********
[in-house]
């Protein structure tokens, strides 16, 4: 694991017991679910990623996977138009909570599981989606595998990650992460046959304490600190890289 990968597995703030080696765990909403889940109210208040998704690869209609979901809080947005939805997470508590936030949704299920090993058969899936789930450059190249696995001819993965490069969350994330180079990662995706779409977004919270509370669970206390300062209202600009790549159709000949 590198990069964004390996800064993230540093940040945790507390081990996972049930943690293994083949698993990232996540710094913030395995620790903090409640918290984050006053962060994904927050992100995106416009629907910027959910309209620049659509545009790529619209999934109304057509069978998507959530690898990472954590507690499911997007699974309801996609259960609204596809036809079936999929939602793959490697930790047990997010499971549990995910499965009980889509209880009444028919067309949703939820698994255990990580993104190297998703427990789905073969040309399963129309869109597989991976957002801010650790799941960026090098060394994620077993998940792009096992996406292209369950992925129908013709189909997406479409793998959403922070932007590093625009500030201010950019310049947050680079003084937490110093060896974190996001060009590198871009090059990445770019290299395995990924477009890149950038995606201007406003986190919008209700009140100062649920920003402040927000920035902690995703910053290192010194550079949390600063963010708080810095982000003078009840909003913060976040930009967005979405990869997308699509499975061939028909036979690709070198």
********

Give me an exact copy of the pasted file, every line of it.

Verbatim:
[in-house]
């Protein structure tokens, strides 16, 4: 694991017991679910990623996977138009909570599981989606595998990650992460046959304490600190890289 990968597995703030080696765990909403889940109210208040998704690869209609979901809080947005939805997470508590936030949704299920090993058969899936789930450059190249696995001819993965490069969350994330180079990662995706779409977004919270509370669970206390300062209202600009790549159709000949 590198990069964004390996800064993230540093940040945790507390081990996972049930943690293994083949698993990232996540710094913030395995620790903090409640918290984050006053962060994904927050992100995106416009629907910027959910309209620049659509545009790529619209999934109304057509069978998507959530690898990472954590507690499911997007699974309801996609259960609204596809036809079936999929939602793959490697930790047990997010499971549990995910499965009980889509209880009444028919067309949703939820698994255990990580993104190297998703427990789905073969040309399963129309869109597989991976957002801010650790799941960026090098060394994620077993998940792009096992996406292209369950992925129908013709189909997406479409793998959403922070932007590093625009500030201010950019310049947050680079003084937490110093060896974190996001060009590198871009090059990445770019290299395995990924477009890149950038995606201007406003986190919008209700009140100062649920920003402040927000920035902690995703910053290192010194550079949390600063963010708080810095982000003078009840909003913060976040930009967005979405990869997308699509499975061939028909036979690709070198």